The study examined 2011-2013 claims information for over 300,000 people insured through the California California Public Employees’ Retirement System, which despite the name provides health benefits to active state employees as well as retirees. It targeted common acute respiratory infections (sinus infections, bronchitis and related) to determine patterns of provider utilization and the change after the introduction of telehealth. Of that group, 981 used the Teladoc system for video consults, adopted by CalPERS in 2012.
The objective of the study was to determine whether the telehealth visits were new care or substituted for other types of care such as doctor, clinic, or ED visits. Even though the telehealth services were far cheaper–about 50 percent lower than a physician office visit and less than 5 percent the cost of a visit to the ED–they did not make up for the calculated 88 percent rise in utilization.
Similar results were reported by RAND in last year’s research on retail clinics, which estimated that 58 percent of visits for low-severity illnesses were new and not shifted from EDs or doctor’s offices. What is in common? Convenience. Convenience opens up greater use. If you have a store down the street, you may pop in daily versus once-weekly.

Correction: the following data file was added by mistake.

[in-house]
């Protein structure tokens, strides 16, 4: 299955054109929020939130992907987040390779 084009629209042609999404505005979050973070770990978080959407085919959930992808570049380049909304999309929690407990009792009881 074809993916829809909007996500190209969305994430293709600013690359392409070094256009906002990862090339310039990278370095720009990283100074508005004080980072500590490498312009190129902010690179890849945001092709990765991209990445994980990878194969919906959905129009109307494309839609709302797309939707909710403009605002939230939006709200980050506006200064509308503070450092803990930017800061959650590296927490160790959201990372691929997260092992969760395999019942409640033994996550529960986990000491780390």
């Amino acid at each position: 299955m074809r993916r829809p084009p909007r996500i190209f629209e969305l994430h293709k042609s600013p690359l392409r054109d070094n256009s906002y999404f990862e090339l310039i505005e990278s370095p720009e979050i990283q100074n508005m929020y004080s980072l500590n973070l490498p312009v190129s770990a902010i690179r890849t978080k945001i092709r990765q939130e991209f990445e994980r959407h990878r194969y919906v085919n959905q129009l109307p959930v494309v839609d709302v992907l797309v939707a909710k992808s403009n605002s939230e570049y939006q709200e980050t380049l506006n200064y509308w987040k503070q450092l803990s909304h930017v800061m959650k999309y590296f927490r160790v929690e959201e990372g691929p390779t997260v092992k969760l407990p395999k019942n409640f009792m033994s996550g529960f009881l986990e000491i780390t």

Updated: Some further insights from Mobihealthnews were that the study stated that telehealth visits may be more likely to result in additional costs, such as follow-up appointments, testing or prescriptions. In other words, the telehealth visit starts off less expensive, but the standard of care in follow-up adds to that initial cost.
The RAND recommendation is thus not a surprise: make more telemedicine visits a shift from office or ED to restrict telemedicine growth. Raise the cost of co-pays for the service to reduce demand. On the ‘high side’, encourage ED ‘frequent flyers’ to use telehealth services instead. Pass the painkillers. Health Affairs (abstract only; paid access required for full study), RAND Health press release.
Analysis: instead of self-doctoring, and suffering at home and in the workplace, the small group of CalPERS policyholders in the study actually used their new benefit to check their health–as intended! The additional cost is not staggering; (more…)